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Mr Vampire
cast: Chin Siu-lo, Lam Ching-ying, and Moon Lee

director: Ricky Lau

94 minutes (15) 1985
widescreen ratio 1.85:1
Hong Kong Legends DVD Region 2 retail

RATING: 8/10
reviewed by Emma French
Originally released in 1985 to huge acclaim in Hong Kong, this franchise-spawning classic is a welcome addition to the Hong Kong Legends DVD collection. The film's most notable quality is the lavish set design: atmospheric, elaborate and carefully conceived. Misty night scenes in the woods, created with great difficulty in Hong Kong, are reminiscent of Kurosawa's Throne Of Blood, and opening and closing scenes in a traditional village film set in Taiwan are plausible and evocative. Unlike the kitsch dry ice-ridden small towns of 1980s' Hollywood horror classics like Fright Night and The Lost Boys, Mr Vampire creates an entire alien landscape for its vampires to inhabit. The setting also boasts kick-ass feng shui, a whole universe of tangible environmental influences a million miles from the bastardised western scented-candles-and-joss-sticks version of the discipline.
   Lam Ching-ying gives a stand out performance as a cool-headed Taoist priest responsible for managing the unruly walking corpses. His handsome assistant Chin Siu-lo provides the love interest with the sexy female ghost Moon Lee. Lee's rabid sexuality and fascination with human seduction places her closer to the traditional Western vampire than the bloodsuckers themselves, who are strange creatures, hopping in unison, speechless and blind. The whole film has the same pleasant shock of making the familiar strange, much like Michel Foucault's famous extracts of animal definitions from a Chinese dictionary at the beginning of his seminal work The Order Of Things. What translates less effectively, as is often the case, are the frequent slapstick comic moments. Though part of a tradition of such scenes in Hong Kong cinema, Ching-ying's discomfiture at the etiquette of an English teahouse or the botched wooing techniques of the local PC Plod simply don't cross cultures with the same success as the suspense and gore. More broadly, the ambitious generic mix of horror, comedy and chop-socky action at times falls flat.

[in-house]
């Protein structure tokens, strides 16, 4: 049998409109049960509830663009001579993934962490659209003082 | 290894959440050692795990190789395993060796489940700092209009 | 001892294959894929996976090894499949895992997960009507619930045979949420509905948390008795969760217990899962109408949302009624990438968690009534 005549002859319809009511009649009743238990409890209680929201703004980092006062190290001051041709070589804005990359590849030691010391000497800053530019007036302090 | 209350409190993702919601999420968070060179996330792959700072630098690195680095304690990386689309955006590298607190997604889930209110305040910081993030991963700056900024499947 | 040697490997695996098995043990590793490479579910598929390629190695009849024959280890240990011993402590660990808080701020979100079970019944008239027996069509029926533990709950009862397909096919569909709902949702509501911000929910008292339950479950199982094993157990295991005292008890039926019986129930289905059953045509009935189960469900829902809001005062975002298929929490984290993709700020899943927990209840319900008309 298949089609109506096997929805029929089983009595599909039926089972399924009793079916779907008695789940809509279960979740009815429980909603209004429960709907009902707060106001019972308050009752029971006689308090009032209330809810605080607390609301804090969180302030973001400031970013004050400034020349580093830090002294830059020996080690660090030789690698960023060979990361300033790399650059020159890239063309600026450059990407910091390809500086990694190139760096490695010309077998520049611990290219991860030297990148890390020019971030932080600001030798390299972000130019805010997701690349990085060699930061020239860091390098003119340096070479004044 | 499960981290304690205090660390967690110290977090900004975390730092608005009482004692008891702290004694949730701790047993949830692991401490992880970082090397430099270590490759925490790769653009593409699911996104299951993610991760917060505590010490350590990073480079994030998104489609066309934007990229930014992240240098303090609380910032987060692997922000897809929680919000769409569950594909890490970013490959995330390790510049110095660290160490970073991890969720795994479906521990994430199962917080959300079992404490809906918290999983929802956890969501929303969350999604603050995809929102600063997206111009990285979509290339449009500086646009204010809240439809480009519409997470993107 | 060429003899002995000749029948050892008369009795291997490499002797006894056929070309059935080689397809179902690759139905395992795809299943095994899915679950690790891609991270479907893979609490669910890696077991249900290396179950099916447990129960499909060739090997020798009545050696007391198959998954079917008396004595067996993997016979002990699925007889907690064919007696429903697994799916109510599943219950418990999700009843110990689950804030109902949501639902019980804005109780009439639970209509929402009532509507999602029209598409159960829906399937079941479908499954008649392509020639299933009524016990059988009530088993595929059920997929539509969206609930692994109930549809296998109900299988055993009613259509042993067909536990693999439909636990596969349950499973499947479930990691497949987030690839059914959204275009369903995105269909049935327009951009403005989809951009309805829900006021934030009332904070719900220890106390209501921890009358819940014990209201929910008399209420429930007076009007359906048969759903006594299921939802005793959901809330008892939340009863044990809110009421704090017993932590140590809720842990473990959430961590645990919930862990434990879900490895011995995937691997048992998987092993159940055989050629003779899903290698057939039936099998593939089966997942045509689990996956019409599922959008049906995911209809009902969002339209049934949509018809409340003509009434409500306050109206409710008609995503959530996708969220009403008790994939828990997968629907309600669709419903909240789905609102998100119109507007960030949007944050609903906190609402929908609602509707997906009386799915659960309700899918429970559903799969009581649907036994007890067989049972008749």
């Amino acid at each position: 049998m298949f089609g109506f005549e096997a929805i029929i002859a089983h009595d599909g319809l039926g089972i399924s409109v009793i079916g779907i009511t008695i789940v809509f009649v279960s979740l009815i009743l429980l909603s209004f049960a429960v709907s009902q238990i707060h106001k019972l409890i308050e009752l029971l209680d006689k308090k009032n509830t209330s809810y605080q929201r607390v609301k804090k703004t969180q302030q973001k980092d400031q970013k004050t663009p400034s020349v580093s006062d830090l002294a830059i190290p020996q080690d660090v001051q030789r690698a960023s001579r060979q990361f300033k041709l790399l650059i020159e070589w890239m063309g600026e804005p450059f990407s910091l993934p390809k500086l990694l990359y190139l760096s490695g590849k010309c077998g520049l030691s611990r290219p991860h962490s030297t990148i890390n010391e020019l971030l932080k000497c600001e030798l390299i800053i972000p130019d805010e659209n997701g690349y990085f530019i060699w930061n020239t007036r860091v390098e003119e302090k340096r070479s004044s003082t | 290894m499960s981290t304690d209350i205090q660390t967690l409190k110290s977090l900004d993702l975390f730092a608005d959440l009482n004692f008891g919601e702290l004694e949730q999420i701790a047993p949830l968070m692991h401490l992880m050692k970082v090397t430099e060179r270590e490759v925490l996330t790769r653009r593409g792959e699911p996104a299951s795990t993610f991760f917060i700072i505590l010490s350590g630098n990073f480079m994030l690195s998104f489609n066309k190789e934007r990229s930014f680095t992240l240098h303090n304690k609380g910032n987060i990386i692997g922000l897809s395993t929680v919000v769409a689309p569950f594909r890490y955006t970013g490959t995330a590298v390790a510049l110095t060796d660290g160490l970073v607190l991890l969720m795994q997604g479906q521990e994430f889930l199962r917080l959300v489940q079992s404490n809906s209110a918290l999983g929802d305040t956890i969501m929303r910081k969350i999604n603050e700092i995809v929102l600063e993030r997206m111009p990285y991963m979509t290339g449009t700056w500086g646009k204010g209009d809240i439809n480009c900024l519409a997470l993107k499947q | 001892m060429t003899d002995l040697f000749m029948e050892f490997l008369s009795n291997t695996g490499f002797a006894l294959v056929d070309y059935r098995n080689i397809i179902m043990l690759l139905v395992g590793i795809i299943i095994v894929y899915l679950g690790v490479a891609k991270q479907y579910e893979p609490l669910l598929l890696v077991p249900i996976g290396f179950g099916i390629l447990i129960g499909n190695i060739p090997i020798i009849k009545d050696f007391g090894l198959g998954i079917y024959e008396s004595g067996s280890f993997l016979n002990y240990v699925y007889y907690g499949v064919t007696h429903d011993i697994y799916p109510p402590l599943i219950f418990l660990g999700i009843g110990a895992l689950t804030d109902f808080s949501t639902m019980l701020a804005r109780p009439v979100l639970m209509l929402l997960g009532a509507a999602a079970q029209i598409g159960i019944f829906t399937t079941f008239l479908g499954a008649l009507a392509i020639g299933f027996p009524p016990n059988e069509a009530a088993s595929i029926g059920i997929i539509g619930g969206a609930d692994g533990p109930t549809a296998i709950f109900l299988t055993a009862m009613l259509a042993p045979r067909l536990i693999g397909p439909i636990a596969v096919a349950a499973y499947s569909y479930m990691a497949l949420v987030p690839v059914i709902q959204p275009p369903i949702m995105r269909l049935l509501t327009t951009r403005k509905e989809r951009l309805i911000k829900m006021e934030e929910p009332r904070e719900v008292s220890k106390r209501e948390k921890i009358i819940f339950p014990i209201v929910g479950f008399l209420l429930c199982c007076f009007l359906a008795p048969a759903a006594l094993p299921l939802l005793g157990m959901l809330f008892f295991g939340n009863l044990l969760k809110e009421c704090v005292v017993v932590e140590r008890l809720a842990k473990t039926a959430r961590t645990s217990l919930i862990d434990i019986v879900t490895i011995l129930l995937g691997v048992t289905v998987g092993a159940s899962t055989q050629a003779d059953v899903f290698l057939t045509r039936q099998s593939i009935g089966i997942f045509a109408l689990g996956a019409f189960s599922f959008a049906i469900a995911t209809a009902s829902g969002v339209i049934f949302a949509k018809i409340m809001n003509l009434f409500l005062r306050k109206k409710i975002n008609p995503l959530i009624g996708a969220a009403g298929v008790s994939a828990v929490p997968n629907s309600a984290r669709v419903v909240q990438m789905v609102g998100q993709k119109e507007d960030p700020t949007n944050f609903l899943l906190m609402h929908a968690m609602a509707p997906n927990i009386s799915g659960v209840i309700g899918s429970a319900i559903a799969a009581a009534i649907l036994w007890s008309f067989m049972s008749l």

The notable DVD extras include an optional audio commentary by Bey Logan, a globally renowned expert on Hong Kong film. The audio commentary is an unusual feature and an extremely worthwhile one in this context as it situates the film for viewers who may be unfamiliar with the Hong Kong horror movie genre. The high calibre of this release rests as much upon its impressive range of extras as it does on the film itself. The lengthy biography of martial arts legend Lam Ching-ying, who died tragically young at age 45 of liver cancer, is fascinating, though in frustratingly small font. Amongst many interesting facts, the best is that Ching-ying mentored Michelle Yeoh at the beginning of her extraordinary transition from classical dancer to action star. In addition to two trailers, the UK promo trailer and the original Hong Kong theatrical trailer, two long and information-packed cast interviews with Chin Siu-lo and Moon Lee grant insight into the lengthy, gruelling and often dangerous filming process. At a time when the ambition of DVD extras is a matter of some debate, this disc provides a powerful argument for including what amounts to a crash course in Hong Kong cinema for beginners, and the extras encourage both repeat viewing of the feature film and exploration of similar titles.

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